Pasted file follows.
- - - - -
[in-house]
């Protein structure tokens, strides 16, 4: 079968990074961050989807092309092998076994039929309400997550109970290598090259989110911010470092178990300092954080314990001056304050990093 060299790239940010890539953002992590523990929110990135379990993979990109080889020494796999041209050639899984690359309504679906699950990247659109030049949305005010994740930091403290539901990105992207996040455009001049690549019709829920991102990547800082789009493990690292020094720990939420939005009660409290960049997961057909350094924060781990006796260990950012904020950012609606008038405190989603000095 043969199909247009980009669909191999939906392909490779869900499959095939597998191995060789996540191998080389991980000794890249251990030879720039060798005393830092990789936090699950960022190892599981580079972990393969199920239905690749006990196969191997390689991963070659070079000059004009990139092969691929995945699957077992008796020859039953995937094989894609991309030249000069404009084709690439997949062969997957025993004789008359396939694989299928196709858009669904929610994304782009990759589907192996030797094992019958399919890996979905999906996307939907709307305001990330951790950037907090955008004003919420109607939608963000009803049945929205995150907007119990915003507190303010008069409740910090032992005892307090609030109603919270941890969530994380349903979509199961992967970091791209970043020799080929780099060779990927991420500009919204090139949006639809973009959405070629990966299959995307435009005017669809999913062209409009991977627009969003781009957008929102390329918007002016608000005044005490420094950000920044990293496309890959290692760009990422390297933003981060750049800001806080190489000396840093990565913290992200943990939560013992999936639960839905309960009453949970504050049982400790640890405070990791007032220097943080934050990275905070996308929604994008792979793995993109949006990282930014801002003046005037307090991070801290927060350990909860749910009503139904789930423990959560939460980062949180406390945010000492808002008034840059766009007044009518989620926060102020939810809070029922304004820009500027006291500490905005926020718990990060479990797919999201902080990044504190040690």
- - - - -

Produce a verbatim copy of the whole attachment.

[in-house]
């Protein structure tokens, strides 16, 4: 079968990074961050989807092309092998076994039929309400997550109970290598090259989110911010470092178990300092954080314990001056304050990093 060299790239940010890539953002992590523990929110990135379990993979990109080889020494796999041209050639899984690359309504679906699950990247659109030049949305005010994740930091403290539901990105992207996040455009001049690549019709829920991102990547800082789009493990690292020094720990939420939005009660409290960049997961057909350094924060781990006796260990950012904020950012609606008038405190989603000095 043969199909247009980009669909191999939906392909490779869900499959095939597998191995060789996540191998080389991980000794890249251990030879720039060798005393830092990789936090699950960022190892599981580079972990393969199920239905690749006990196969191997390689991963070659070079000059004009990139092969691929995945699957077992008796020859039953995937094989894609991309030249000069404009084709690439997949062969997957025993004789008359396939694989299928196709858009669904929610994304782009990759589907192996030797094992019958399919890996979905999906996307939907709307305001990330951790950037907090955008004003919420109607939608963000009803049945929205995150907007119990915003507190303010008069409740910090032992005892307090609030109603919270941890969530994380349903979509199961992967970091791209970043020799080929780099060779990927991420500009919204090139949006639809973009959405070629990966299959995307435009005017669809999913062209409009991977627009969003781009957008929102390329918007002016608000005044005490420094950000920044990293496309890959290692760009990422390297933003981060750049800001806080190489000396840093990565913290992200943990939560013992999936639960839905309960009453949970504050049982400790640890405070990791007032220097943080934050990275905070996308929604994008792979793995993109949006990282930014801002003046005037307090991070801290927060350990909860749910009503139904789930423990959560939460980062949180406390945010000492808002008034840059766009007044009518989620926060102020939810809070029922304004820009500027006291500490905005926020718990990060479990797919999201902080990044504190040690």